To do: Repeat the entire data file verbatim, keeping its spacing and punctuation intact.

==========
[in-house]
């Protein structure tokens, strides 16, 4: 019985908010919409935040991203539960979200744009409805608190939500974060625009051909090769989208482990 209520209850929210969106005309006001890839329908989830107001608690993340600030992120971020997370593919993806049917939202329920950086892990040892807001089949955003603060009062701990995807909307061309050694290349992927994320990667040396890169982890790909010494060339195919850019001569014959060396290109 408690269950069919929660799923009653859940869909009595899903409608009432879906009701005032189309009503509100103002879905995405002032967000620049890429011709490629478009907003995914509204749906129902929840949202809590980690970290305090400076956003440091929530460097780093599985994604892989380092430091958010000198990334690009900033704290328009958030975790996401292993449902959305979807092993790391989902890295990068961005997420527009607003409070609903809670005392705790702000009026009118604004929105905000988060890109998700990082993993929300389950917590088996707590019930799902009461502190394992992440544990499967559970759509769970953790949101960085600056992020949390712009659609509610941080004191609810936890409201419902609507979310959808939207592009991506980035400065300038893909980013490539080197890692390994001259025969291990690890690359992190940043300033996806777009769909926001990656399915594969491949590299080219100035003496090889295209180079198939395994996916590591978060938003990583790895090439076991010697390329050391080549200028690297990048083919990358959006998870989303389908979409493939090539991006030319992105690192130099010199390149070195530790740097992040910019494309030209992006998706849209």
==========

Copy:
[in-house]
């Protein structure tokens, strides 16, 4: 019985908010919409935040991203539960979200744009409805608190939500974060625009051909090769989208482990 209520209850929210969106005309006001890839329908989830107001608690993340600030992120971020997370593919993806049917939202329920950086892990040892807001089949955003603060009062701990995807909307061309050694290349992927994320990667040396890169982890790909010494060339195919850019001569014959060396290109 408690269950069919929660799923009653859940869909009595899903409608009432879906009701005032189309009503509100103002879905995405002032967000620049890429011709490629478009907003995914509204749906129902929840949202809590980690970290305090400076956003440091929530460097780093599985994604892989380092430091958010000198990334690009900033704290328009958030975790996401292993449902959305979807092993790391989902890295990068961005997420527009607003409070609903809670005392705790702000009026009118604004929105905000988060890109998700990082993993929300389950917590088996707590019930799902009461502190394992992440544990499967559970759509769970953790949101960085600056992020949390712009659609509610941080004191609810936890409201419902609507979310959808939207592009991506980035400065300038893909980013490539080197890692390994001259025969291990690890690359992190940043300033996806777009769909926001990656399915594969491949590299080219100035003496090889295209180079198939395994996916590591978060938003990583790895090439076991010697390329050391080549200028690297990048083919990358959006998870989303389908979409493939090539991006030319992105690192130099010199390149070195530790740097992040910019494309030209992006998706849209």